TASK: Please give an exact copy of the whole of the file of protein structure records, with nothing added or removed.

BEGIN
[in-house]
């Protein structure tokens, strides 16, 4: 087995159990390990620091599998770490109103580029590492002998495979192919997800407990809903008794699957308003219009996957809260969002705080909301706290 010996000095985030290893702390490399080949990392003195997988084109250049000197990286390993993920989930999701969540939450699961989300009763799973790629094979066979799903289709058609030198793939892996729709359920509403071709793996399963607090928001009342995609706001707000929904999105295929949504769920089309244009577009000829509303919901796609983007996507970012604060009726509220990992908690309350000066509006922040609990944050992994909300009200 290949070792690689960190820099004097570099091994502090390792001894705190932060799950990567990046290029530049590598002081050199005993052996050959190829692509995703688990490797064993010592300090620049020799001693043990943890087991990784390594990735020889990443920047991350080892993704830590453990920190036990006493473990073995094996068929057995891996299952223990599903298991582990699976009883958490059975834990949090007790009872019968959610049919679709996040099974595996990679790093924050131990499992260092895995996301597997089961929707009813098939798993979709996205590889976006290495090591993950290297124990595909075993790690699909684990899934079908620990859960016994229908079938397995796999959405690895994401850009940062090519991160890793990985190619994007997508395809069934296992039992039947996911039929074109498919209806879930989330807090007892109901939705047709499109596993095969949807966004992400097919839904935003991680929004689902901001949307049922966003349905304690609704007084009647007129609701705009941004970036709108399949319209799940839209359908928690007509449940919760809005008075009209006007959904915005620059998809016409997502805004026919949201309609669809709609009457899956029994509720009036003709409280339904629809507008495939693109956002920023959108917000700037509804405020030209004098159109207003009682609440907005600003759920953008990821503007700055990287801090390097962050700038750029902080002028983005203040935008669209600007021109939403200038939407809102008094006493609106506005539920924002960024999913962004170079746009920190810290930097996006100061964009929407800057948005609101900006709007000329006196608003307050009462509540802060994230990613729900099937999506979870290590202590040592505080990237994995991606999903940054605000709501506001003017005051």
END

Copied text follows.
[in-house]
């Protein structure tokens, strides 16, 4: 087995159990390990620091599998770490109103580029590492002998495979192919997800407990809903008794699957308003219009996957809260969002705080909301706290 010996000095985030290893702390490399080949990392003195997988084109250049000197990286390993993920989930999701969540939450699961989300009763799973790629094979066979799903289709058609030198793939892996729709359920509403071709793996399963607090928001009342995609706001707000929904999105295929949504769920089309244009577009000829509303919901796609983007996507970012604060009726509220990992908690309350000066509006922040609990944050992994909300009200 290949070792690689960190820099004097570099091994502090390792001894705190932060799950990567990046290029530049590598002081050199005993052996050959190829692509995703688990490797064993010592300090620049020799001693043990943890087991990784390594990735020889990443920047991350080892993704830590453990920190036990006493473990073995094996068929057995891996299952223990599903298991582990699976009883958490059975834990949090007790009872019968959610049919679709996040099974595996990679790093924050131990499992260092895995996301597997089961929707009813098939798993979709996205590889976006290495090591993950290297124990595909075993790690699909684990899934079908620990859960016994229908079938397995796999959405690895994401850009940062090519991160890793990985190619994007997508395809069934296992039992039947996911039929074109498919209806879930989330807090007892109901939705047709499109596993095969949807966004992400097919839904935003991680929004689902901001949307049922966003349905304690609704007084009647007129609701705009941004970036709108399949319209799940839209359908928690007509449940919760809005008075009209006007959904915005620059998809016409997502805004026919949201309609669809709609009457899956029994509720009036003709409280339904629809507008495939693109956002920023959108917000700037509804405020030209004098159109207003009682609440907005600003759920953008990821503007700055990287801090390097962050700038750029902080002028983005203040935008669209600007021109939403200038939407809102008094006493609106506005539920924002960024999913962004170079746009920190810290930097996006100061964009929407800057948005609101900006709007000329006196608003307050009462509540802060994230990613729900099937999506979870290590202590040592505080990237994995991606999903940054605000709501506001003017005051």